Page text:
Kampala Tree and Palm Directory

Tree Species
Common Name
Tree Description
Tree Uses

English: Bael Tree, Golden Apple, Bengal Quince.

+ Tree Species

Aegle marmelos

+ Tree Family


+ Ecology

Bengal Quince is native to India. The plant can be grown in tropical and sub-tropic areas, being tolerant of harsh conditions, including extremes of temperature. It does best on rich, well-drained soils, but can tolerate poor soils and alkaline conditions. It also grows well in swampy, alkaline or stony soils having pH range from 5 to 8. It has gained the reputation of thriving where other fruit trees cannot survive and plants are very drought tolerant. In Kampala, this tree can be found at Upper Mawanda village.

+ Description

A mid-sized & spinous, deciduous, aromatic, armed, gum-bearing tree that grows up to 18 meters tall and bears long thorns.

BARK: pale brown or grayish, smooth or finely fissured and flaking, armed with long straight spines, 1.2-2.5 cm singly or in pairs, often with slimy sap oozing out from cut parts.

LEAVES: alternate, pale green, trifoliate; terminal leaflets, 5.7 cm long, 2.8 cm broad, having a long petiole; two lateral leaflets, almost sessile, 4.1cm long, 2.2 cm wide, ovate to lanceolate having reticulate pinnate venation petiole.

FLOWER: greenish white, sweetly scented bisexual, actinomorphic, ebracteate, hypogynous, and stalked; 5 petals, imbricate, leathery, pale yellow from above and green from beneath, length 4mm.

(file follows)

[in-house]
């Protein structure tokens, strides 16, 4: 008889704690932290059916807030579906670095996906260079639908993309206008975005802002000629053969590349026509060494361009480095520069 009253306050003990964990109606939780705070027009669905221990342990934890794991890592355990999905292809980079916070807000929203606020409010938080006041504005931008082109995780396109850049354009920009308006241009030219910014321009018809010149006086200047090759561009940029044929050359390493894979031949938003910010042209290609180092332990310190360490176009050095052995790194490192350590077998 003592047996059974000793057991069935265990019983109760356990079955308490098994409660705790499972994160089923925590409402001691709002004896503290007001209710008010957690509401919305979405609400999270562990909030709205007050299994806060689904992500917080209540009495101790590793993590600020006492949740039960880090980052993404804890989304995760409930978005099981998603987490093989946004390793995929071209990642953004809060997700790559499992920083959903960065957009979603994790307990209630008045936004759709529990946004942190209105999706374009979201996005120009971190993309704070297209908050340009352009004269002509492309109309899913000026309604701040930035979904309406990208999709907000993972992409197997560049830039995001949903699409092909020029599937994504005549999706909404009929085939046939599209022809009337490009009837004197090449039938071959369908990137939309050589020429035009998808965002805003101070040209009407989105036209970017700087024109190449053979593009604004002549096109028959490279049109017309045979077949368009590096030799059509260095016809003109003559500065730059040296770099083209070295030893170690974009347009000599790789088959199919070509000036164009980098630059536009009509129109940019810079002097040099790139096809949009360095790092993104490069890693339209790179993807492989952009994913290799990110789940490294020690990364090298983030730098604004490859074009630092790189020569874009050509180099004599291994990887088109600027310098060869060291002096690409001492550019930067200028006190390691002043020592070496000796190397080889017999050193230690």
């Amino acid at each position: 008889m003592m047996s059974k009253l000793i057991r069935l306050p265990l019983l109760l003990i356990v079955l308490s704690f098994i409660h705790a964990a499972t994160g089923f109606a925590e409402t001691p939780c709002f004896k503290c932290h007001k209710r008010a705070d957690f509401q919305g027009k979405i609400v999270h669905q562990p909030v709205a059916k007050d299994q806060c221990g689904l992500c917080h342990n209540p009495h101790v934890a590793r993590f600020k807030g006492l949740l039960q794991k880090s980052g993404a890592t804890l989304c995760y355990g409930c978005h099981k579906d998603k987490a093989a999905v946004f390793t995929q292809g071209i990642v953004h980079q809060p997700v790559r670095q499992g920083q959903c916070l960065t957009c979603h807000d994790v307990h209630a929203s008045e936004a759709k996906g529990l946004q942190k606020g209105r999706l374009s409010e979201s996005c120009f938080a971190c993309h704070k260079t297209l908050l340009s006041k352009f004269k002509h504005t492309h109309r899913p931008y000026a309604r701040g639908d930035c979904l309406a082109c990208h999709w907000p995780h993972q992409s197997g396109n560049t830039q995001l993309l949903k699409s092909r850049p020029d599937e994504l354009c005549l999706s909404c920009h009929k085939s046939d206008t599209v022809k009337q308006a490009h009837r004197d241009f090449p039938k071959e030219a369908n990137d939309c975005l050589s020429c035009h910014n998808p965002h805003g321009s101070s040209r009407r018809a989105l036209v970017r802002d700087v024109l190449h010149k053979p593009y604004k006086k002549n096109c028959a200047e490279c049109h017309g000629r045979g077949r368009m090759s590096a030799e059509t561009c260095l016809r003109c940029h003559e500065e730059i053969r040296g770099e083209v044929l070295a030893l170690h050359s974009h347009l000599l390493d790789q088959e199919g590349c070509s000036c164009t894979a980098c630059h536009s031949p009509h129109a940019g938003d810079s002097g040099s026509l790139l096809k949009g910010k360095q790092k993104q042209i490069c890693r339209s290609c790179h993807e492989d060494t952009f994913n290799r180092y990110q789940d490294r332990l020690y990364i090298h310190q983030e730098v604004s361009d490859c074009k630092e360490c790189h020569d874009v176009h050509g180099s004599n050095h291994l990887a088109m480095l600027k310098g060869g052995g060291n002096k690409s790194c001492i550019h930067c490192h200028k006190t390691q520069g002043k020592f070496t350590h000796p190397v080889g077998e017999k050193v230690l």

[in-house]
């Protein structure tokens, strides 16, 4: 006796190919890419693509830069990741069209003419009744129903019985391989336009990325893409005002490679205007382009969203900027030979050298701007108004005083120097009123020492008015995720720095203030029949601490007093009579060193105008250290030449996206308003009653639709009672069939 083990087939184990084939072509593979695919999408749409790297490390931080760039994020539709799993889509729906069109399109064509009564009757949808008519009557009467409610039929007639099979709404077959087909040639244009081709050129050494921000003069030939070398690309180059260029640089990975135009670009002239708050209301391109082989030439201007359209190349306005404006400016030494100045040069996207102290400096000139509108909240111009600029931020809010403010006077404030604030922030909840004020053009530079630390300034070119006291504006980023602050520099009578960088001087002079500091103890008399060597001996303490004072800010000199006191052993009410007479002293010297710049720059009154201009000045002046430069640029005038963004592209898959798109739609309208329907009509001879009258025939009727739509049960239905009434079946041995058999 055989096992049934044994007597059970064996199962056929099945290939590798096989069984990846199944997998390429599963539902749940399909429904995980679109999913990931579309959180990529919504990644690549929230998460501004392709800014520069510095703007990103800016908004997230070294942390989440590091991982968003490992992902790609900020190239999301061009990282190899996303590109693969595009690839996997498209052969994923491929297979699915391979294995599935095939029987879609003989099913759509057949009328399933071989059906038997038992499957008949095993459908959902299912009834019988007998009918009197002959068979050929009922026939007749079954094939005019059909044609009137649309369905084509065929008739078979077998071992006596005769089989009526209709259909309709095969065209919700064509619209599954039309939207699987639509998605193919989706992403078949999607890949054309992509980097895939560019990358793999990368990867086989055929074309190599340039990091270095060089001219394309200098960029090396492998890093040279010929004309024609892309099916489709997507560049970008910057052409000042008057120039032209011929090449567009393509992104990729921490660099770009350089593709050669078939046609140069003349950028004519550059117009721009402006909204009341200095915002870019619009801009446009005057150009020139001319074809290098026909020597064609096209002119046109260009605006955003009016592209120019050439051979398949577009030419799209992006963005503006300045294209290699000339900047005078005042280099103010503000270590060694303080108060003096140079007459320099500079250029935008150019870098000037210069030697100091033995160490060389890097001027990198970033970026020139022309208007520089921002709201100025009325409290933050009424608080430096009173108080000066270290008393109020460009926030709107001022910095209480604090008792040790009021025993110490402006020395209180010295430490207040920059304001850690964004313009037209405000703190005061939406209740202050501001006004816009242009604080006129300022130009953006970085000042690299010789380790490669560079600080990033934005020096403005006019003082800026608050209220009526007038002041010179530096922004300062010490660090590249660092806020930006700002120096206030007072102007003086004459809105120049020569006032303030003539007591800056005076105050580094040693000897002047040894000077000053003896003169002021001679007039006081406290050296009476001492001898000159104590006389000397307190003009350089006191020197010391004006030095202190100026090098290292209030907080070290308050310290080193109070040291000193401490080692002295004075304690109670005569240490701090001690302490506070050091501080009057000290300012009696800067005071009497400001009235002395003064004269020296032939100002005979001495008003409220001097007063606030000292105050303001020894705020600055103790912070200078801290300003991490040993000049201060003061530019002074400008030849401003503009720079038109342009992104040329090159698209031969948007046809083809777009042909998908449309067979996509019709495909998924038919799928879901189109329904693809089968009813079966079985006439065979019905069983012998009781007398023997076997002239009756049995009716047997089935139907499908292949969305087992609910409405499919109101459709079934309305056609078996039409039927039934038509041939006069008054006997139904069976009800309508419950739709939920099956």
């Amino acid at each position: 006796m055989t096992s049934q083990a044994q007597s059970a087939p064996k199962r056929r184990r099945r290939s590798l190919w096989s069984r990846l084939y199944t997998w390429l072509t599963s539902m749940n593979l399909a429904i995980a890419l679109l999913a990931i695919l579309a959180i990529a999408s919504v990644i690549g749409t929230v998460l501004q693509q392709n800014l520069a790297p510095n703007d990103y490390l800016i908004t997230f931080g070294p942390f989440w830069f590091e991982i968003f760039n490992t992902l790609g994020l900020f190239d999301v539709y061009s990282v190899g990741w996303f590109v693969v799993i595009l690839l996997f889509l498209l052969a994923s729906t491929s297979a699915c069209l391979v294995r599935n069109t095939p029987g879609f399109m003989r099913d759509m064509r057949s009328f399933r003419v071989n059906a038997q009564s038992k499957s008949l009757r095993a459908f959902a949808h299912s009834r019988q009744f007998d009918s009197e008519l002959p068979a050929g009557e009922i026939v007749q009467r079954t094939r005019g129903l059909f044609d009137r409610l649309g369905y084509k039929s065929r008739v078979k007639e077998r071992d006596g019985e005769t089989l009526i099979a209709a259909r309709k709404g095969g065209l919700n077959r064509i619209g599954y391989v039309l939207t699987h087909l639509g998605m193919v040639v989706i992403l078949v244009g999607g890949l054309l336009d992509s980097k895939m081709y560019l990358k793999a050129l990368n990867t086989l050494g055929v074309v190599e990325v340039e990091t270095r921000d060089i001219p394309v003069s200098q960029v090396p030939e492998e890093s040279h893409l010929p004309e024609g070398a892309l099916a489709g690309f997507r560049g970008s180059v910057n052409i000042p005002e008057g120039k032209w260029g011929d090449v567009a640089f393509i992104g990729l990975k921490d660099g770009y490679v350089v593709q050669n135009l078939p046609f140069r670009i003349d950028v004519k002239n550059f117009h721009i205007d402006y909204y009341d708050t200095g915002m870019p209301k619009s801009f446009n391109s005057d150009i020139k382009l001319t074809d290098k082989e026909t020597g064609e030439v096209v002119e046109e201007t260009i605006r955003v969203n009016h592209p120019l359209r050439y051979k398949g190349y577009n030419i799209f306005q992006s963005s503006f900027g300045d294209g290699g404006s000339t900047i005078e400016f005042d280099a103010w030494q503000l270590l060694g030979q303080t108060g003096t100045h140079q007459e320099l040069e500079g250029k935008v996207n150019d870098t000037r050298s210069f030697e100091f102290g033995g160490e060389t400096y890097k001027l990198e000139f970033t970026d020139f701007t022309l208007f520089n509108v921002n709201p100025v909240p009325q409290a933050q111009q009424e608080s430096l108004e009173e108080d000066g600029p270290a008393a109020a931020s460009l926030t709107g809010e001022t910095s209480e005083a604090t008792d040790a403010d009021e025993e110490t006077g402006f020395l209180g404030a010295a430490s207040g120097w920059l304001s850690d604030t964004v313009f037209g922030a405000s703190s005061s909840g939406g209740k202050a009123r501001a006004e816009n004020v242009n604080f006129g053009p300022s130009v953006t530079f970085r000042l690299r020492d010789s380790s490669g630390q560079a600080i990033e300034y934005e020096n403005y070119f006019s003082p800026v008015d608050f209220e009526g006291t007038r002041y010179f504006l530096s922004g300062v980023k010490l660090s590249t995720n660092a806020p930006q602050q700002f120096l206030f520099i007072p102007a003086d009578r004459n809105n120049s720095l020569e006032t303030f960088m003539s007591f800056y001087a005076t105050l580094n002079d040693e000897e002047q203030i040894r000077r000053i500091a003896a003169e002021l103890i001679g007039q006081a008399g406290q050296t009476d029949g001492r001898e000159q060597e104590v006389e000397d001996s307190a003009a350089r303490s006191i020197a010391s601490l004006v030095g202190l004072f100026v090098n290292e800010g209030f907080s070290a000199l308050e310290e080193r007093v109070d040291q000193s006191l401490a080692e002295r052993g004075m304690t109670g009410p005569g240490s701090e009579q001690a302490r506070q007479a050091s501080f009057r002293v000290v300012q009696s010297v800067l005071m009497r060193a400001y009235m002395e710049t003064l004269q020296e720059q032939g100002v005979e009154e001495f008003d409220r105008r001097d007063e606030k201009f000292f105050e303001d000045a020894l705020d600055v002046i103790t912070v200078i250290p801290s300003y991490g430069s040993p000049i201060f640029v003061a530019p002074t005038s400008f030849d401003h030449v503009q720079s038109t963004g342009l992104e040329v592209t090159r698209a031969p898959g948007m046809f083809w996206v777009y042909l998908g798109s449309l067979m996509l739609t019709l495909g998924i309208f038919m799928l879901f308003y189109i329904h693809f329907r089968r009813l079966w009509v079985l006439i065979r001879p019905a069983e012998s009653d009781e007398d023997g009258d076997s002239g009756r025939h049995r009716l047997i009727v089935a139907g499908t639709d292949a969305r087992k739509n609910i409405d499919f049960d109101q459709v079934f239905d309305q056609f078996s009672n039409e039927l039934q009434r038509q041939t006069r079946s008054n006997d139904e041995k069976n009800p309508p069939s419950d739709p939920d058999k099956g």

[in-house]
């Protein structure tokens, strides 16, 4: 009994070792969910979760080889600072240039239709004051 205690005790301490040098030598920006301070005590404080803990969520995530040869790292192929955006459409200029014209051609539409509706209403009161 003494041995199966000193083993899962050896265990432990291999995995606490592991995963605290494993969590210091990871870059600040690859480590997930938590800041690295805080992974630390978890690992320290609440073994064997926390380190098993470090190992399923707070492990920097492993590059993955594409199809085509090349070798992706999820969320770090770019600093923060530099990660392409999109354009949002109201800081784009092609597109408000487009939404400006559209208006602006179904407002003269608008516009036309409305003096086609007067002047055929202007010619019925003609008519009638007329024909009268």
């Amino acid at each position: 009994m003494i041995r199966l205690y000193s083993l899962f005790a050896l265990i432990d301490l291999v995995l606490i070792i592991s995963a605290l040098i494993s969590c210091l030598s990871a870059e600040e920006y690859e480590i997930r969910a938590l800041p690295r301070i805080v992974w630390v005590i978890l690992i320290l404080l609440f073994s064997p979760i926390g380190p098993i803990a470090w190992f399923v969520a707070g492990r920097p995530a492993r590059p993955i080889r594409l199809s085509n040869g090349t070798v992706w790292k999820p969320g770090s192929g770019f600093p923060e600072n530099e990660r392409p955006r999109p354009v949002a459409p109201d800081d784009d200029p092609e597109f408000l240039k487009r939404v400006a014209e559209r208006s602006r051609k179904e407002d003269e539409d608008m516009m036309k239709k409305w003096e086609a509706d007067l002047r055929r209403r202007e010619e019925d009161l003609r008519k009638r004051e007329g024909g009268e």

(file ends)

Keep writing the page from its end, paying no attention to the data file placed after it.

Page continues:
FRUIT: globular or ovoid in shape, colour yellowish brown, outside surface hard and nearly smooth. It has a faint aromatic odour and mucilaginous taste. The seeds are numerous, embedded in the pulp, oblong, compressed, white, having cotton-like hairs on the outer surface.

+ Uses

Edible: fruits, young leaves and shoots, flowers. http://tropical.theferns.info/viewtropical.php id=Aegle+marmelos

Medicine: fruits, leaves, twigs and roots. http://tropical.theferns.info/viewtropical.php id=Aegle+marmelos

Agroforestry: The plant has sometimes been used as a hedge - the spiny branches serving to make an effective barrier.

The stems are used as chewsticks.

The rind of the unripe fruit is employed in tanning and also yields a yellow dye for calico and silk fabrics.

The limonene-rich oil has been distilled from the rind for scenting hair oil.

A pungent essential oil obtained from the fruit rind is used in making perfumes and soap.

A leaf extract from the plant has been found to have insecticidal activity against the brown plant hopper, an important pest of rice plant in Asia.

The shells of the dried fruits with the pulp removed are used as cups and small containers. They have been fashioned into ornamental pill- and snuff boxes, sometimes decorated with gold and silver.

The mucilage, or gum, around unripe seeds is used as adhesive and household glue and is employed as an adhesive by jewellers.

The gum around the seeds is sometimes resorted to as a soap-substitute. The fruit pulp has detergent action and has been used for washing clothes.

The grey-white wood is often utilized for carving and making small objects such as small-scale turnery, tool and knife handles, pestles and combs. When larger sizes are available it has been used for carts and construction, though it is inclined to warp and crack during curing.

The wood can be used for fuel.

+ Propagation

Seeds, root suckers, budding onto seedling stocks.

+ Management

Slow growing, coppicing.

+ Remarks

Considered a sacred tree in the Hindu culture, the leaves are indispensable offerings to Lord Shiva. The tree is commonly grown in the grounds of temples in countries such as India and Thailand, where the fruit is used to make a very refreshing drink for the monks.

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